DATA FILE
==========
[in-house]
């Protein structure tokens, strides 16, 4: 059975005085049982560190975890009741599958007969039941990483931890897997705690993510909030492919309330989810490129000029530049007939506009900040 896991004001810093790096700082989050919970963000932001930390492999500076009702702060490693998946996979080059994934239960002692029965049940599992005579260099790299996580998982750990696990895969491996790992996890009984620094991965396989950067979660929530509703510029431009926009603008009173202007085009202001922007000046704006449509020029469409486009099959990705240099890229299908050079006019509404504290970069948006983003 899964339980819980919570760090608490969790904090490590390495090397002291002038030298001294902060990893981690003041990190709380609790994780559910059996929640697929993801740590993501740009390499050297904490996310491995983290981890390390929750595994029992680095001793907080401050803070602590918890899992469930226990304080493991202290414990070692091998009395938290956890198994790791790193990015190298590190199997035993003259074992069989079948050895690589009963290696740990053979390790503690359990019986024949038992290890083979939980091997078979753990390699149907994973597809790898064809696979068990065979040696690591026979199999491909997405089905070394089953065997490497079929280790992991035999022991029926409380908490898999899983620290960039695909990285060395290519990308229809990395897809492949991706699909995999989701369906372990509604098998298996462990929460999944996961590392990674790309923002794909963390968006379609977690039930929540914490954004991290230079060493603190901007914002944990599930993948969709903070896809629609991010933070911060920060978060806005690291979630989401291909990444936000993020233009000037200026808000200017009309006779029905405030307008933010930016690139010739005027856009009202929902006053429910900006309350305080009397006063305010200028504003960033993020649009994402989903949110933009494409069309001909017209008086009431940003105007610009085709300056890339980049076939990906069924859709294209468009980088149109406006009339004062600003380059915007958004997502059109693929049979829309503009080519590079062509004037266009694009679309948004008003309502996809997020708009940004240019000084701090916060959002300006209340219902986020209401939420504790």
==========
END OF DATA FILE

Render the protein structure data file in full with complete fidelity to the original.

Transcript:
[in-house]
């Protein structure tokens, strides 16, 4: 059975005085049982560190975890009741599958007969039941990483931890897997705690993510909030492919309330989810490129000029530049007939506009900040 896991004001810093790096700082989050919970963000932001930390492999500076009702702060490693998946996979080059994934239960002692029965049940599992005579260099790299996580998982750990696990895969491996790992996890009984620094991965396989950067979660929530509703510029431009926009603008009173202007085009202001922007000046704006449509020029469409486009099959990705240099890229299908050079006019509404504290970069948006983003 899964339980819980919570760090608490969790904090490590390495090397002291002038030298001294902060990893981690003041990190709380609790994780559910059996929640697929993801740590993501740009390499050297904490996310491995983290981890390390929750595994029992680095001793907080401050803070602590918890899992469930226990304080493991202290414990070692091998009395938290956890198994790791790193990015190298590190199997035993003259074992069989079948050895690589009963290696740990053979390790503690359990019986024949038992290890083979939980091997078979753990390699149907994973597809790898064809696979068990065979040696690591026979199999491909997405089905070394089953065997490497079929280790992991035999022991029926409380908490898999899983620290960039695909990285060395290519990308229809990395897809492949991706699909995999989701369906372990509604098998298996462990929460999944996961590392990674790309923002794909963390968006379609977690039930929540914490954004991290230079060493603190901007914002944990599930993948969709903070896809629609991010933070911060920060978060806005690291979630989401291909990444936000993020233009000037200026808000200017009309006779029905405030307008933010930016690139010739005027856009009202929902006053429910900006309350305080009397006063305010200028504003960033993020649009994402989903949110933009494409069309001909017209008086009431940003105007610009085709300056890339980049076939990906069924859709294209468009980088149109406006009339004062600003380059915007958004997502059109693929049979829309503009080519590079062509004037266009694009679309948004008003309502996809997020708009940004240019000084701090916060959002300006209340219902986020209401939420504790």